The National Association of Conservation Districts (NACD) announced $1 million in urban agriculture conservation funding for 20 conservation districts across 14 states, including Prince George’s County Soil Conservation District.
NACD and the U.S. Department of Agriculture (USDA) Natural Resources Conservation Service (NRCS) first partnered through the Urban Agriculture Conservation Grant Initiative in 2016 to support technical assistance activities related to community-oriented agricultural programs.
“The Urban Agriculture Conservation Grants provide opportunities for conservation districts to continue their great work in new and different ways,” NACD President Michael Crowder said. “The projects we’re announcing today will help conservation districts reach new audiences and build new programs to provide technical assistance in a variety of community-oriented settings.”
The projects will enable multiple partners to support each other on topics as varied as soil health, native plants and pollinator health, while making concerted efforts to reach new clients of conservation districts.
The Prince George’s County Urban Farm Incubator Initiative set out to identify and address soil and water resource concerns associated with urban agriculture. The program focuses on the health, education, economic development, and environmental benefits of urban agriculture. The improved water filtration may have longlasting effects for the community’s health, but also for the community’s infrastructure, as improved water filtration may reduce stormwater runoff in urban and peri-urban areas, which in turn, may reduce the need for expanding stormwater management infrastructure.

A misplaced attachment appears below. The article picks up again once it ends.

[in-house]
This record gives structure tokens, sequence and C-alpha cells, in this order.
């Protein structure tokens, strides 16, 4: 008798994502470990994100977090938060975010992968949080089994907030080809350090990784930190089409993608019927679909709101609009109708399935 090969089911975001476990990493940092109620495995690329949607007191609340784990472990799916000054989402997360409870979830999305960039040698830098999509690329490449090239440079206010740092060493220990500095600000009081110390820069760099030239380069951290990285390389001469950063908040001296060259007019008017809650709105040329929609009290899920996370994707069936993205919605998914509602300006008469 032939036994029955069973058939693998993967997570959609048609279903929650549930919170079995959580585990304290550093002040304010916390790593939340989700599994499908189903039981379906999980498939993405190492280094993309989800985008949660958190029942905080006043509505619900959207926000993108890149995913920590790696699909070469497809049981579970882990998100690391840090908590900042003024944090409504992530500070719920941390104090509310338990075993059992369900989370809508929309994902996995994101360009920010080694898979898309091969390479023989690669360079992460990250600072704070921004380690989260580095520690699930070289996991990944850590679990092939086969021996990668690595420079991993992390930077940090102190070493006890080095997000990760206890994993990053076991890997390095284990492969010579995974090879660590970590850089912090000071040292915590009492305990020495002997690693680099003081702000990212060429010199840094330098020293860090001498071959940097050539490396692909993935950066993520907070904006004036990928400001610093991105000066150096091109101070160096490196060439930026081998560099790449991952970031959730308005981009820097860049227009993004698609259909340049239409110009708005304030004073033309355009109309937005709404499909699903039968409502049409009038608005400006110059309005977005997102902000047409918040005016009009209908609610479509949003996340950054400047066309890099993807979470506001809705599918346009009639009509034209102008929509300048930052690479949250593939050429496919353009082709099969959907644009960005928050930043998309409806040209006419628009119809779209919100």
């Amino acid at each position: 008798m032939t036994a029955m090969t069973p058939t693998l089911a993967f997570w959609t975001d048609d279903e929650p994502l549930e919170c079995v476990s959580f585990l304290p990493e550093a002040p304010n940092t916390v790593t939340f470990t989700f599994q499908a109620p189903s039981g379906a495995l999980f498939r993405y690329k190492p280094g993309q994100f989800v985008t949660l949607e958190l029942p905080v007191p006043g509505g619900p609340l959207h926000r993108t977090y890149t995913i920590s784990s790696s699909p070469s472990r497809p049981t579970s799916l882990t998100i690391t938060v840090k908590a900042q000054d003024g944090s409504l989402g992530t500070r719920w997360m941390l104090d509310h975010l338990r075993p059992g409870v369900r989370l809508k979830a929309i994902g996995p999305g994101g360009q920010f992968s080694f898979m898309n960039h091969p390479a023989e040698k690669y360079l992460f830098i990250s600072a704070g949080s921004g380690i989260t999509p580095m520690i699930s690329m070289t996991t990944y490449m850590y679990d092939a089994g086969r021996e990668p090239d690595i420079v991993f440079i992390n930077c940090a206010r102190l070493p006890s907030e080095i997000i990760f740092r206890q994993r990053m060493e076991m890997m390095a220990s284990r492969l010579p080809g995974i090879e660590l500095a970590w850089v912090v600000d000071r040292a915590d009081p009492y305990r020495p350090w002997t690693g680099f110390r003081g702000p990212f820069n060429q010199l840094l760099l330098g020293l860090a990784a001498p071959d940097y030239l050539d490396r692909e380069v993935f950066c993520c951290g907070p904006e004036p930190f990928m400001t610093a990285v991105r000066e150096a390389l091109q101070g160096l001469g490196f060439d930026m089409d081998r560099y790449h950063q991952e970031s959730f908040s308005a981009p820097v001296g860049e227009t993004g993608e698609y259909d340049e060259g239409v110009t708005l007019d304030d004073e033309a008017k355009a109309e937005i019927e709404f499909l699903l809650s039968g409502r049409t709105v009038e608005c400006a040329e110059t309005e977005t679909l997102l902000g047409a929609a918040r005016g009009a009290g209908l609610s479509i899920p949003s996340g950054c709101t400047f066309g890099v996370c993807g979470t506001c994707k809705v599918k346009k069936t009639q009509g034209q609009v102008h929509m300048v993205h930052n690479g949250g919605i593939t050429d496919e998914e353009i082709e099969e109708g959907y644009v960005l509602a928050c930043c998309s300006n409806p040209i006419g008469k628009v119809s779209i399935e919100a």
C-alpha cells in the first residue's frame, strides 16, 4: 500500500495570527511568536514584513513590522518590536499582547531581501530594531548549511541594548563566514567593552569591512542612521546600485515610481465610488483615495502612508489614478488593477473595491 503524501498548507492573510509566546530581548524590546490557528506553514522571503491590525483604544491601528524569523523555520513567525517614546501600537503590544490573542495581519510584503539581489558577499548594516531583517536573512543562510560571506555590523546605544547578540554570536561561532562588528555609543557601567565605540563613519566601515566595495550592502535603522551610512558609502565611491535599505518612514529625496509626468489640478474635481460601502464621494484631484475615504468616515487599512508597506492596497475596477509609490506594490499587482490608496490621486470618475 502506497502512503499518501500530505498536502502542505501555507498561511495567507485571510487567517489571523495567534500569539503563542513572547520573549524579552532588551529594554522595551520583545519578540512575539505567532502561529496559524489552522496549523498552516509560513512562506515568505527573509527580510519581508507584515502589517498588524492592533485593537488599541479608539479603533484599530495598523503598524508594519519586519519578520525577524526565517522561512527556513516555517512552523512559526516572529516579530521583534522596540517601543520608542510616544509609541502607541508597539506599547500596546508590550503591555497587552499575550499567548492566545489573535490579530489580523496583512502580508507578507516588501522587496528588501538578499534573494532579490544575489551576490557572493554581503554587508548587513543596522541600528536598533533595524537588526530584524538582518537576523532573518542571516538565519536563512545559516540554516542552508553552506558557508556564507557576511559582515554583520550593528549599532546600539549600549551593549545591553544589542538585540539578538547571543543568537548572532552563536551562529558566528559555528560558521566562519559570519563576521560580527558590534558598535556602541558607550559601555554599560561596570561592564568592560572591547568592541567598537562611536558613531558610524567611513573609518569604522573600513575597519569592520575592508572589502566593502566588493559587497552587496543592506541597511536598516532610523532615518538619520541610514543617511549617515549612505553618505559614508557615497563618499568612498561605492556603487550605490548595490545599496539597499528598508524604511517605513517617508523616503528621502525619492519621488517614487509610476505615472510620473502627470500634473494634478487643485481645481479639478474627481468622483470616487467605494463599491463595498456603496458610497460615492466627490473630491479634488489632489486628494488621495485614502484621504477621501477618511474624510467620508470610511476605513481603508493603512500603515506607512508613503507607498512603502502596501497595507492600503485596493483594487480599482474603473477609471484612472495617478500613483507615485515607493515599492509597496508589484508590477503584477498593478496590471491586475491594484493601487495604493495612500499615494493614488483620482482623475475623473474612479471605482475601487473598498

The purpose of the Urban Farm Incubator Initiative is to connect urban farmers to the land, infrastructure, training and other resources necessary to launch an urban farm enterprise that implements soil and water conservation practices to preserve and protect our soil and water resources…
This project provided an opportunity to work with the county’s legislative and executive branches to secure a full-time urban ag conservation planner position and to address zoning issues affecting expansion of urban ag operations. Farm planning software is being developed specifically for this program, making the district the first in Maryland to use this new software. The most significant accomplishment is the creation of a new conservation program within the district to provide locally-led soil and water conservation to a new, previously underserved customer base.
Read more about this program and the other grant winners on the NACD website.